Friday, April 16, 2010
We researched many different potential workflows for RED and Avid and even looked into our options with Final Cut Pro just to compare. I was and still am insistent that Avid Media Composer is the platform with which to edit this film. While Final Cut might be more appealing because of it’s apparent ease-of-use with RED footage, Avid is a platform that I personally want to spend more time with.
There has only been one previous RED shoot at our school, and they cut on Final Cut Pro. Typically, third-year editors are required to edit on Avid. However, the previous film was given a special exception because RED (it seemed) would play nicer with Final Cut. This time, everyone assumed we would cut Final Cut and the faculty would again have to grant an exception. I insisted that Avid would work, and that we should do everything we could to prove that it’s a viable workflow at our school. After all, this is a school, and we should be learning things. It’s not a challenge to do it on Final Cut. We wouldn’t learn nearly as much as we would cutting RED on Avid. Plus, everyone kept saying it would never work and we would end up switching to Final Cut. I want to prove them all wrong.
Anyway, our workflow is basically this.
Raw R3D RED files are duplicated, one set is given to Eric, our director of photography, and the other is given to me.
Eric uses his to do color correction in Apple’s Color program, for later high-res export.
I take my copies and ingest them with REDCINE-X (build 183, in this case) to convert to MXF, AAF, and ALE for Avid. Eric comes in during ingest to make a light first-pass of color correction to get the footage close to his intentions for the final look of the film.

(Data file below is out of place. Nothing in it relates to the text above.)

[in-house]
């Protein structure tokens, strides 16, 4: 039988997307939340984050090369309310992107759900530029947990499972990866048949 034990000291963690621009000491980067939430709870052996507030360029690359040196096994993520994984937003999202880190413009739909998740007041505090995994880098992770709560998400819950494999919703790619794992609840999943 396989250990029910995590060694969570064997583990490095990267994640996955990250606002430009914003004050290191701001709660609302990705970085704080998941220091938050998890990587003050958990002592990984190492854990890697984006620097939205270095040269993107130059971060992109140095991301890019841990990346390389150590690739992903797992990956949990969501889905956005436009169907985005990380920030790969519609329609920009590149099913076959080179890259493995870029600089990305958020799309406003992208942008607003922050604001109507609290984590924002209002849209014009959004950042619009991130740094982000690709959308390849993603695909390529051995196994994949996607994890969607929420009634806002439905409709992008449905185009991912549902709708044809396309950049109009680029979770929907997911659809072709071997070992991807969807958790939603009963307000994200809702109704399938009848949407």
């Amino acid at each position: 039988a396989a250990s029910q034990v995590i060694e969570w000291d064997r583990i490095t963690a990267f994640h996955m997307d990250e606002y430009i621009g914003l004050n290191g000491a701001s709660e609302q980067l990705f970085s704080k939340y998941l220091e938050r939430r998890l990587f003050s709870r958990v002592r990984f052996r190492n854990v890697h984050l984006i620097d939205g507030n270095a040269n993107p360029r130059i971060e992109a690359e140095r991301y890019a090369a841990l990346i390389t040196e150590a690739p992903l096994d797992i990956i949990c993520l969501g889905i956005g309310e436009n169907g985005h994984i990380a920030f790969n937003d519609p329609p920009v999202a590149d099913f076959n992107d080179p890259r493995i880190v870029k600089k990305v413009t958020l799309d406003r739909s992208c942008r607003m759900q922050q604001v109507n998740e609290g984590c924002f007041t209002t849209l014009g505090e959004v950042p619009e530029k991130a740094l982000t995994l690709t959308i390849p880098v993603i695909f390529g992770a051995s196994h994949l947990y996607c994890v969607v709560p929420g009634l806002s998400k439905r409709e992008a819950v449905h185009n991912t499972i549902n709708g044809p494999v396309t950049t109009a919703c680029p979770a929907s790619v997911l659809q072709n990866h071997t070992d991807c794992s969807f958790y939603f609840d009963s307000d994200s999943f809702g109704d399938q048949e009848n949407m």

REDCINE-X allows me to create my MXFs in 1080p/23.968fps.
I import the ALE generated by REDCINE-X and relink it to the MXF media. Then I start editing.
Once the cut is done, I export an EDL from Avid. This is where things get a little weird.
Since we’re incorporating elements from multiple sources (RED live action footage, animation elements, visual effects with Adobe After Effects), we elected to use Final Cut Pro as our final conform platform. (This decision was also influenced by the fact that if we wish to finish to anything higher than 1080p in Avid, we’d have to have Avid’s DS finishing system, which neither the school nor any of us have the money to buy or rent.)
So, we bring in the EDL from Avid, relink it with the ProRes 4444 exports that Eric has created with Apple’s Color, and rebuild the edit in higher resolution in Final Cut.
This part is tenuous at the moment and we’re not going to know for sure that it works entirely until we start doing it. Fingers crossed! But we’ll get to that part when we do. For the time being, I’m focused on achieving picture lock by the end of the term…